April 14, 2021 10:28
Korea and China on Tuesday protested against Japan's decision to release over 1 million tons of radioactive water from the destroyed Fukushima nuclear power plant into the ocean, but the U.S. expressed support.
The Japanese government in a Cabinet meeting the same day approved a plan to discharge the contaminated water into the Pacific Ocean in two years' time, when the plant's storage tanks become full. Some 1.25 million tons are currently stored in these tanks, increasing at a rate of 140 tons a day.
Korean government officials expressed "strong regret." One said the government is putting the safety of Koreans first and "take all necessary measures" to get Japan to share information about the released water.
The Foreign Ministry here summoned Japanese Ambassador Koichi Aiboshi to lodge a formal protest.
The Chinese Foreign Ministry in a statement said Japan "unilaterally" decided to release the water without discussing the matter with neighboring countries and accused Tokyo of being "highly irresponsible."
But the U.S. State Department in a statement said, "In this unique and challenging situation, Japan has weighed the options and effects, has been transparent about its decision, and appears to have adopted an approach in accordance with globally accepted nuclear safety standards."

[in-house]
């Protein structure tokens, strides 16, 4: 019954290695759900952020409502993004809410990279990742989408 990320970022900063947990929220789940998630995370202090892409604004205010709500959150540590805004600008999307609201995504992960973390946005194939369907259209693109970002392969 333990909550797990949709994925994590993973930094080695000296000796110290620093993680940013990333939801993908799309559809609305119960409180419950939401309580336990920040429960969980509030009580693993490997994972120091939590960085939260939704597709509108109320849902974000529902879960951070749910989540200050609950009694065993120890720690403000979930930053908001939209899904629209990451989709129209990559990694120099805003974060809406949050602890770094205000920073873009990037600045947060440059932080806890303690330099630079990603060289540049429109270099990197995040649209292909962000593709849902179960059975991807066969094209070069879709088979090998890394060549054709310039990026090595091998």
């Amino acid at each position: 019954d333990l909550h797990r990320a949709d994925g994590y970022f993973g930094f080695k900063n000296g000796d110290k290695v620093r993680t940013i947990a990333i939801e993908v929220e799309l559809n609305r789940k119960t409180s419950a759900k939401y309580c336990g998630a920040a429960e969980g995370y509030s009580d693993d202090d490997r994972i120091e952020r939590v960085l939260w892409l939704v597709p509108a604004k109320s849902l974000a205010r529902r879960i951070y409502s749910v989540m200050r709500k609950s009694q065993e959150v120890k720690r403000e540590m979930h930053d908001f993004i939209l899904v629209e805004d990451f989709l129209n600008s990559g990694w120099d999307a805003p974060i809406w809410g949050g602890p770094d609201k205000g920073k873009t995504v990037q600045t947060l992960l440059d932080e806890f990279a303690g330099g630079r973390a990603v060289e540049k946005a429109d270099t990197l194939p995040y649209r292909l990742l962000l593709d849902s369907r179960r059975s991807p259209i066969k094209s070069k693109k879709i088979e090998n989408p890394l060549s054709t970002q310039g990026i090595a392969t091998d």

Japanese Prime Minister Yoshihide Suga told his cabinet on Tuesday that the release of the contaminated water is "unavoidable" in decommissioning the plant and reviving the stricken area.
It is possible to remove harmful radionuclides in contaminated water with purifying systems, but not tritium. Japan wants to reduce the level of tritium in Fukushima water to one-seventh of WHO drinking water standards by diluting it through a filtration process before releasing it over 30 to 40 years.
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